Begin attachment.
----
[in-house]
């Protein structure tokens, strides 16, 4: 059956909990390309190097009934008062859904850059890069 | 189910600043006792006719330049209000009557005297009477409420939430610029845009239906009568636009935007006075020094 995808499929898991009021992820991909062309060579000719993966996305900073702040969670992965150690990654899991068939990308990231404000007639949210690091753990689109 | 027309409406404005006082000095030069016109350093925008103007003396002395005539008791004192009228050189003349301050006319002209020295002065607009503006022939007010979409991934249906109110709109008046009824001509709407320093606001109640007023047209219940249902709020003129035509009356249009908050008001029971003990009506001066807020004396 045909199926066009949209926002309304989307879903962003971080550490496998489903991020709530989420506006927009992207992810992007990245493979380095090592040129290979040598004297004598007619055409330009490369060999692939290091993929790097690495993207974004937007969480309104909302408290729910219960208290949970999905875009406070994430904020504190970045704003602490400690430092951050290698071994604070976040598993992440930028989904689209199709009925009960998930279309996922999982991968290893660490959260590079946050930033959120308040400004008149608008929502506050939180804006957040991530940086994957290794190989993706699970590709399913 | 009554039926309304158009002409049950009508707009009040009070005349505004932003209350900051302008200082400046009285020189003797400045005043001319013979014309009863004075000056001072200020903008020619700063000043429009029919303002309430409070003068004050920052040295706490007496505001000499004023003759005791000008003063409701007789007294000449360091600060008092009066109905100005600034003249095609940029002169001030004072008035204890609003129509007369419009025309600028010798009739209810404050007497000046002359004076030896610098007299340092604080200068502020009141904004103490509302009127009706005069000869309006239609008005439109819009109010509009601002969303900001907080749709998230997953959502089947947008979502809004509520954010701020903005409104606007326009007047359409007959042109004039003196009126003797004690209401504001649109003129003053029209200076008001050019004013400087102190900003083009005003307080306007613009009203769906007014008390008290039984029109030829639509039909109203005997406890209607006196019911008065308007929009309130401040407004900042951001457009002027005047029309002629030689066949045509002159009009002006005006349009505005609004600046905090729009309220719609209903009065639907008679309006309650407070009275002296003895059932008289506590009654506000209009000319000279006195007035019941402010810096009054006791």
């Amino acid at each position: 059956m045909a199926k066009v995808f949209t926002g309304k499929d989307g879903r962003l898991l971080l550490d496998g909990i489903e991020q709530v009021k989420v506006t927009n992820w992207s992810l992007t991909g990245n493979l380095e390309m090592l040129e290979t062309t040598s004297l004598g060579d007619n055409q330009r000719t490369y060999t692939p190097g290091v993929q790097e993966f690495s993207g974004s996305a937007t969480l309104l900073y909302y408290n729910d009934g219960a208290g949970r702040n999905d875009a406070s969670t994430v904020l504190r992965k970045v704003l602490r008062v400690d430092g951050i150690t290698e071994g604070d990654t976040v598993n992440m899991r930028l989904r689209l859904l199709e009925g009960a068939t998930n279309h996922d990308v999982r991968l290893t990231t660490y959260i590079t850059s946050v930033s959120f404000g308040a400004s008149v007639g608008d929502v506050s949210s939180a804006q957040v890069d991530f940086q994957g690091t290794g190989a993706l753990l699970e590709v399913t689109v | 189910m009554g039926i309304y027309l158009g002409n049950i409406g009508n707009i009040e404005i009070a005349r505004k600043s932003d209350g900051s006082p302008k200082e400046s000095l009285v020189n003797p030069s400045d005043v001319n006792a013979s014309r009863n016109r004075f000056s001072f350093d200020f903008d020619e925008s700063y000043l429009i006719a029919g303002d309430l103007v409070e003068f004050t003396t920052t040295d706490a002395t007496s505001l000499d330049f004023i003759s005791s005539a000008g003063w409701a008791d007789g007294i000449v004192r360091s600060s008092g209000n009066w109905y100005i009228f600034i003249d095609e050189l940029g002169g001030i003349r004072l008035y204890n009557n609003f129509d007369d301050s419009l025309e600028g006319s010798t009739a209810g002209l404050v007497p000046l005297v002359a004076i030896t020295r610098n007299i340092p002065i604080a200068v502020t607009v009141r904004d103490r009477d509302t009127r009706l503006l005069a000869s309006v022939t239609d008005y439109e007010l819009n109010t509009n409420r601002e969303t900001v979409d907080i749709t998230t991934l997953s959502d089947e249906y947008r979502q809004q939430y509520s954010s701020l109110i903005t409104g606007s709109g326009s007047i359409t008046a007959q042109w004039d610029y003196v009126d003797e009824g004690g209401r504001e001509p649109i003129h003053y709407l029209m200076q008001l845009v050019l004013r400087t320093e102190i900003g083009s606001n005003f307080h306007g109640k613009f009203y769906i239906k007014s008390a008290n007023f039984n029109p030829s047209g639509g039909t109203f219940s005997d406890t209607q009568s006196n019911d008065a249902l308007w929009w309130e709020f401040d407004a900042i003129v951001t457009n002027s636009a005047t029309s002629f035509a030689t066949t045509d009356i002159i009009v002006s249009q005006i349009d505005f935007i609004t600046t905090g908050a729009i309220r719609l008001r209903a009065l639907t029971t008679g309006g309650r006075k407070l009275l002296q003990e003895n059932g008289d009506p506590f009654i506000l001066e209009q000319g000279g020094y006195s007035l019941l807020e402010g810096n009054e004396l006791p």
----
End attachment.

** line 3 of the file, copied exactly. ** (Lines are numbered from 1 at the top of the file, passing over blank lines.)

């Amino acid at each position: 059956m045909a199926k066009v995808f949209t926002g309304k499929d989307g879903r962003l898991l971080l550490d496998g909990i489903e991020q709530v009021k989420v506006t927009n992820w992207s992810l992007t991909g990245n493979l380095e390309m090592l040129e290979t062309t040598s004297l004598g060579d007619n055409q330009r000719t490369y060999t692939p190097g290091v993929q790097e993966f690495s993207g974004s996305a937007t969480l309104l900073y909302y408290n729910d009934g219960a208290g949970r702040n999905d875009a406070s969670t994430v904020l504190r992965k970045v704003l602490r008062v400690d430092g951050i150690t290698e071994g604070d990654t976040v598993n992440m899991r930028l989904r689209l859904l199709e009925g009960a068939t998930n279309h996922d990308v999982r991968l290893t990231t660490y959260i590079t850059s946050v930033s959120f404000g308040a400004s008149v007639g608008d929502v506050s949210s939180a804006q957040v890069d991530f940086q994957g690091t290794g190989a993706l753990l699970e590709v399913t689109v | 189910m009554g039926i309304y027309l158009g002409n049950i409406g009508n707009i009040e404005i009070a005349r505004k600043s932003d209350g900051s006082p302008k200082e400046s000095l009285v020189n003797p030069s400045d005043v001319n006792a013979s014309r009863n016109r004075f000056s001072f350093d200020f903008d020619e925008s700063y000043l429009i006719a029919g303002d309430l103007v409070e003068f004050t003396t920052t040295d706490a002395t007496s505001l000499d330049f004023i003759s005791s005539a000008g003063w409701a008791d007789g007294i000449v004192r360091s600060s008092g209000n009066w109905y100005i009228f600034i003249d095609e050189l940029g002169g001030i003349r004072l008035y204890n009557n609003f129509d007369d301050s419009l025309e600028g006319s010798t009739a209810g002209l404050v007497p000046l005297v002359a004076i030896t020295r610098n007299i340092p002065i604080a200068v502020t607009v009141r904004d103490r009477d509302t009127r009706l503006l005069a000869s309006v022939t239609d008005y439109e007010l819009n109010t509009n409420r601002e969303t900001v979409d907080i749709t998230t991934l997953s959502d089947e249906y947008r979502q809004q939430y509520s954010s701020l109110i903005t409104g606007s709109g326009s007047i359409t008046a007959q042109w004039d610029y003196v009126d003797e009824g004690g209401r504001e001509p649109i003129h003053y709407l029209m200076q008001l845009v050019l004013r400087t320093e102190i900003g083009s606001n005003f307080h306007g109640k613009f009203y769906i239906k007014s008390a008290n007023f039984n029109p030829s047209g639509g039909t109203f219940s005997d406890t209607q009568s006196n019911d008065a249902l308007w929009w309130e709020f401040d407004a900042i003129v951001t457009n002027s636009a005047t029309s002629f035509a030689t066949t045509d009356i002159i009009v002006s249009q005006i349009d505005f935007i609004t600046t905090g908050a729009i309220r719609l008001r209903a009065l639907t029971t008679g309006g309650r006075k407070l009275l002296q003990e003895n059932g008289d009506p506590f009654i506000l001066e209009q000319g000279g020094y006195s007035l019941l807020e402010g810096n009054e004396l006791p």